After reading Gloria Steinem's op-ed, Brian Beutler reflects that what we've been seeing "may answer a question a friend of mine hinted at long ago: Is America more racist than sexist? In politics? More sexist." That's not quite how I would put it.
Dahlia Lithwick, reacting to Steinem says "The real contrast between Obama and Clinton lies not in this who’s-carrying-a-greater-burden sweepstakes. It’s that he figured out how to transcend labels and she tried to do so by turning herself into an android."
That, I think, is closer to the mark. But here's where being black is less of a handicap than being a woman. American society is awash in certain negative stereotypes of African-Americans, especially African-American men. But it's possible for any individual African-American to "transcend" those stereotypes by simply not living up to them. So Barack Obama can't afford to show the kind of populist outrage John Edwards expresses lest he be deemed a threatening radical, but if he avoids falling into pitfalls of stereotype he winds up getting praised in a somewhat condescending, but still helpful to his political career, manner as "one of the good ones."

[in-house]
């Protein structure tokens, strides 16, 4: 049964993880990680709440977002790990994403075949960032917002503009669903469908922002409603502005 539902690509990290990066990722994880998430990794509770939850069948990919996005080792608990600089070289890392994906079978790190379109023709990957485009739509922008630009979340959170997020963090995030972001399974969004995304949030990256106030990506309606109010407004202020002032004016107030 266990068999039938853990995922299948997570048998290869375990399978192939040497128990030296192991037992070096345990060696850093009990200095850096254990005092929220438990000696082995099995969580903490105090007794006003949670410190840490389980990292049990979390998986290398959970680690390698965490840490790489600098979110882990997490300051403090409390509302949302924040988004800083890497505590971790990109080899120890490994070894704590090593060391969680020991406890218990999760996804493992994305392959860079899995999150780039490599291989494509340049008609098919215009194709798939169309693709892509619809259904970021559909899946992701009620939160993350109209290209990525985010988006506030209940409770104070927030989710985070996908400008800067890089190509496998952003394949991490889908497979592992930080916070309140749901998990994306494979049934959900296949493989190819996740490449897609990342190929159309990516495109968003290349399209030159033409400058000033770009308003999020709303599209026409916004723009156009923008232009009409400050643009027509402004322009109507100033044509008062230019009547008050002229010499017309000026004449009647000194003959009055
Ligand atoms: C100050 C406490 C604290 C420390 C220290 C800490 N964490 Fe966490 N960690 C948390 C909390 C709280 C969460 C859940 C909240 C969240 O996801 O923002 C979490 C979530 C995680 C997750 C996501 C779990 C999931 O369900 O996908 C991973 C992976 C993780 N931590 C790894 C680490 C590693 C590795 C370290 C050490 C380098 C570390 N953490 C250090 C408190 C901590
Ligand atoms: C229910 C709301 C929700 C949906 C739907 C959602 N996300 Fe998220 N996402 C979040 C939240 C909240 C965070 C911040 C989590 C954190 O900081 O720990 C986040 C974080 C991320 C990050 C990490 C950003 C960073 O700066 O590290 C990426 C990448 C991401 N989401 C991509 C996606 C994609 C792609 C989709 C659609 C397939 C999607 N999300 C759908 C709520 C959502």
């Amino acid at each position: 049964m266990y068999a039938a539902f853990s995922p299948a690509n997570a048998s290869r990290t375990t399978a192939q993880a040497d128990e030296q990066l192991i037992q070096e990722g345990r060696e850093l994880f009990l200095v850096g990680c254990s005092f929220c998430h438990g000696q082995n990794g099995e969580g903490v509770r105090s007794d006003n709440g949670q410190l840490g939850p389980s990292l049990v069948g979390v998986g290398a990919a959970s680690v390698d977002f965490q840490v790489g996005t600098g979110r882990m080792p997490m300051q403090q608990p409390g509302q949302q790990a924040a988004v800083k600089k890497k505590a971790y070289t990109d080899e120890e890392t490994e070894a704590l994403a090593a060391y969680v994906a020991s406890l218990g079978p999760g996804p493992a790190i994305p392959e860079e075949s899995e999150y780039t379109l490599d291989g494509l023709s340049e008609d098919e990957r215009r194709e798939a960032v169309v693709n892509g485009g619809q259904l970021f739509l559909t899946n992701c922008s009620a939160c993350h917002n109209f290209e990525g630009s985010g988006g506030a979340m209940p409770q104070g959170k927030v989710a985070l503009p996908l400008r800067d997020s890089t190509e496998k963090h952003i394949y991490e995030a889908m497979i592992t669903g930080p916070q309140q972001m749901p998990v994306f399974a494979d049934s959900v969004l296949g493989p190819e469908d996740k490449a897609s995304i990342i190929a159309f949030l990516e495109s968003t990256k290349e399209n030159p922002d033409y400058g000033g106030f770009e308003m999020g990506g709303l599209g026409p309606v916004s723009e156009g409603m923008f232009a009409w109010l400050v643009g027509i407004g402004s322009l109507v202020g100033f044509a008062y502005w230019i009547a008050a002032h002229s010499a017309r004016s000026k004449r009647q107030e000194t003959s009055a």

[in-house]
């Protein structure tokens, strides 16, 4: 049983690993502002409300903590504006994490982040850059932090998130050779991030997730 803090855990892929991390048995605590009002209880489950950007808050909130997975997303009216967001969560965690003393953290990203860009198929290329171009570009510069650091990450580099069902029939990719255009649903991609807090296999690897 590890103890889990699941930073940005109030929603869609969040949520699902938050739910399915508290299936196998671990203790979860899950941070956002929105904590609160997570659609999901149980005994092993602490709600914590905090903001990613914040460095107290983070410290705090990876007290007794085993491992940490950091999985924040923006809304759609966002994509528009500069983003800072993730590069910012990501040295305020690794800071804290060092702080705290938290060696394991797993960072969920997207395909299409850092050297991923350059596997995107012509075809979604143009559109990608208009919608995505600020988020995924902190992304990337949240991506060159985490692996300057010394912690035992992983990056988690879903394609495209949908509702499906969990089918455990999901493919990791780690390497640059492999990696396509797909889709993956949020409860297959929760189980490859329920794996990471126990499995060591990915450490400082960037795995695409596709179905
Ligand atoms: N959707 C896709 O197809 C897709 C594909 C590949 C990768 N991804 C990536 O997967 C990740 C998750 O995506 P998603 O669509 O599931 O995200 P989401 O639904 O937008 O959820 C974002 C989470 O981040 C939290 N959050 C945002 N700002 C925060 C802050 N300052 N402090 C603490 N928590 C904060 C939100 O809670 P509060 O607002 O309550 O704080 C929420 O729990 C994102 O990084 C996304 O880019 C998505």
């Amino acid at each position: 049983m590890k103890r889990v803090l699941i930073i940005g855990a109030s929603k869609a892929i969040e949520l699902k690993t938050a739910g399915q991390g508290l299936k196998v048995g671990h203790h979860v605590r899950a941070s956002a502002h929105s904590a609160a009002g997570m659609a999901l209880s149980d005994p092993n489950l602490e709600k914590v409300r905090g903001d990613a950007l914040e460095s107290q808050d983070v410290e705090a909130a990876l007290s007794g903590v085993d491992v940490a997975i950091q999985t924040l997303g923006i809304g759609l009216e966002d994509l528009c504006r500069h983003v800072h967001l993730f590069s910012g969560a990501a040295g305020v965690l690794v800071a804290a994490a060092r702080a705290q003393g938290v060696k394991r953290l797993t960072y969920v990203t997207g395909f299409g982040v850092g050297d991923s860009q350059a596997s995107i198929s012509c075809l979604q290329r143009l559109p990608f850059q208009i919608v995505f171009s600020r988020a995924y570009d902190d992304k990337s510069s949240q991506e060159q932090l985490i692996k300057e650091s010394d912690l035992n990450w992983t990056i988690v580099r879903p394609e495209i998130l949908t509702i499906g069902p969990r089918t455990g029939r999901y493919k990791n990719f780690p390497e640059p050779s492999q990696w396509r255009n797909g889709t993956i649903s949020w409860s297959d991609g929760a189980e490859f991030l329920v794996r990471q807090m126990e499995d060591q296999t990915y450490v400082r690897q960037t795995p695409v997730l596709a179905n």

A woman faces a very different problem. A woman who's seen as possessing the stereotypical characteristics of femininity won't do well in presidential politics. But a woman who's seen as lacking those characteristics will be penalized as well. The female politician can't be too femme or too butch, and she can't be androgynous either. That's why, as Kerry Howley sagely observed in The New York Times, frequently the only way for a woman politician to break through is by more-or-less riding the coattails of a male husband or father. Once some critical mass of women acquire political power, it becomes possible to start creating new models of political behavior. But right now, our model of executive leadership is heavily male-coded, but insufficiently feminine women are disparaged so widespread sexist assumptions create an inescapable trap.
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